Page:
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Oil prices fell on Monday as the market realised demand does not rebound as quick as supply needs to balance or even to keep storage from filling, despite the OPEC+ cuts

The gains that oil prices enjoyed last week were not justified, despite the start of the production cuts that OPEC+ has agreed on, said Paola Rodriguez-Masiu, senior oil markets analyst at Rystad Energy.

The market slowly but surely realised that the agreed output reductions are nowhere close to offsetting the sharp demand fall during the second quarter.

Cutting, in effect, a few million barrels pre day cannot cancel the amount of oil that has been pumped so far. Producers have been extracting oil like there was no tomorrow, working on a maximum mode until the end of last month.

Many of those barrels produced are still on route to their destination, having created an impossible storage situation.

“To make matters worse, the supply glut, although smaller than April, is still vast (calculated at around 13 million bpd of oversupply for May), we are in a race of two forces now. The storage filling rate and how quickly global oil demand will rebound,” she added.

Under the current production surplus, storages are still expected to fill before demand manages to bridge the gap, which is set to reduce prices to their lowest levels in this crisis during May, paired with more forced production shut-ins globally.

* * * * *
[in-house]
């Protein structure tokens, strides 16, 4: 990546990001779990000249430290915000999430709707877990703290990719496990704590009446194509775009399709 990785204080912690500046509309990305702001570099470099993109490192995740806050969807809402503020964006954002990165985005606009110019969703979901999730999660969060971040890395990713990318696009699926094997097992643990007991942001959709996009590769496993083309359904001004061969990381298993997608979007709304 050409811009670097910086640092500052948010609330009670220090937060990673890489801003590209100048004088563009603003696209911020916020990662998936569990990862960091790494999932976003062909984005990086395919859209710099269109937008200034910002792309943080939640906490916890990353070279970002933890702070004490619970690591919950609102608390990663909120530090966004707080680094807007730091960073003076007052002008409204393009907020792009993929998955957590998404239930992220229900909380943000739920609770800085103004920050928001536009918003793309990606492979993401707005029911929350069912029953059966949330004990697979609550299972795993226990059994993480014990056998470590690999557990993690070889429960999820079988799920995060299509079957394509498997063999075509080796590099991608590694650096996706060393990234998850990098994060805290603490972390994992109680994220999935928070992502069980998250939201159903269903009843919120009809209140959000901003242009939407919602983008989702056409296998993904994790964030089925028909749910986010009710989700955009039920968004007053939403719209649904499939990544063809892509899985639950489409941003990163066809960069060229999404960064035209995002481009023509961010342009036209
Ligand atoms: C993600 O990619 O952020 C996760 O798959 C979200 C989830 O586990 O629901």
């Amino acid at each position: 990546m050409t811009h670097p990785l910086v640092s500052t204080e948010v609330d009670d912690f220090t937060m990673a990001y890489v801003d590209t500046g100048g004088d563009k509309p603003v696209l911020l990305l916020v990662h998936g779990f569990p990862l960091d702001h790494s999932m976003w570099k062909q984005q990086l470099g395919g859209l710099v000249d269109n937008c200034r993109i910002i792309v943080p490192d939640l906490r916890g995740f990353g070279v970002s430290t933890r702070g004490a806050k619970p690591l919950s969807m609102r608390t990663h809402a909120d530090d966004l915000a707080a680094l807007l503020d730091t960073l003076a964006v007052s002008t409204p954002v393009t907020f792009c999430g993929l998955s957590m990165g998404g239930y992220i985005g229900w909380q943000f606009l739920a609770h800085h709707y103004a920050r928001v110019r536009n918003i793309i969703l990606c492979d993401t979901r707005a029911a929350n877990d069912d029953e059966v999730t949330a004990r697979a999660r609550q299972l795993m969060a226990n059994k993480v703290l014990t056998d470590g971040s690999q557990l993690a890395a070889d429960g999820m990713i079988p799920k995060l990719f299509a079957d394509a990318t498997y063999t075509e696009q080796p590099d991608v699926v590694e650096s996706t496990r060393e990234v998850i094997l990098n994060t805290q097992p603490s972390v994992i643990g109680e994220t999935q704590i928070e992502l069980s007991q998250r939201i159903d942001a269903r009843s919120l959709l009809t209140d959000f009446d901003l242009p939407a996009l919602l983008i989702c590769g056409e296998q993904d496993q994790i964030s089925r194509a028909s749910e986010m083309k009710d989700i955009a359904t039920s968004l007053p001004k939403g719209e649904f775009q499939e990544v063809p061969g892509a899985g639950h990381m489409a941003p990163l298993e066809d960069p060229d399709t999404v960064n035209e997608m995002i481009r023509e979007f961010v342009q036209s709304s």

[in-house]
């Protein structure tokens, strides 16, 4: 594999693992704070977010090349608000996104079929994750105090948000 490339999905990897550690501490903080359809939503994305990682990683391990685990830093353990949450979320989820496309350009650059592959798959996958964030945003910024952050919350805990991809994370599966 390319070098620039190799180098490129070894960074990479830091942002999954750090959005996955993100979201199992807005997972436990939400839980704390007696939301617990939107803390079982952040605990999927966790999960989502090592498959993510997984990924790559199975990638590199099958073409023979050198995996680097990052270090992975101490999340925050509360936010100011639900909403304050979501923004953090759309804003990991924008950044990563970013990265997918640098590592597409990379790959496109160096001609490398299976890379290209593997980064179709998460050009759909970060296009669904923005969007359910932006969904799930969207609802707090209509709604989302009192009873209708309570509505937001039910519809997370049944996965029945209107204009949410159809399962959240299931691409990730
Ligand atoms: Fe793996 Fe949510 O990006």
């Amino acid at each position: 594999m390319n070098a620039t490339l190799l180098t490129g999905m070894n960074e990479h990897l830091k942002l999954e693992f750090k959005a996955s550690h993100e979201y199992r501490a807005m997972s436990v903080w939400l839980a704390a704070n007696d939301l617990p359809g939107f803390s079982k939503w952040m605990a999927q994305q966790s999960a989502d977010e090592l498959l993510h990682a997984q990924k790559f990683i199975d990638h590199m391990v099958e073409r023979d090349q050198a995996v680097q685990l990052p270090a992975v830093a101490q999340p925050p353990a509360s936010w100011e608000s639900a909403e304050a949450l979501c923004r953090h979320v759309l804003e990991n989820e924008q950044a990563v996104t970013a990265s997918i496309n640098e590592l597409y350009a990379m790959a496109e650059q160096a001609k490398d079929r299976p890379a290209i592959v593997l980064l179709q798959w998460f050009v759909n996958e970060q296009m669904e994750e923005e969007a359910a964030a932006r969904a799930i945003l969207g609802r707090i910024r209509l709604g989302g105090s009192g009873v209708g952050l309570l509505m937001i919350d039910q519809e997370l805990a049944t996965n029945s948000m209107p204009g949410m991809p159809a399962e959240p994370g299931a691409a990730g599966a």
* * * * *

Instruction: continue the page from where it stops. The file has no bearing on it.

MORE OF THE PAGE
Demand projections have sobered up last week’s enthusiasm and this, together with the prospect of new US-China trade tensions, have weighted heavily on prices today.

“The price swings we are seeing should not be much of a surprise though, if we consider how commodities markets work: Think of it this way: If you’re a trader you hold your portfolio on positive speculation and sell it off when the enthusiasm subsides. When the market is on a calculated decline though, such bounces in prices are short lived, till the bottom is reached. And the bottom is still ahead of us,” she concluded.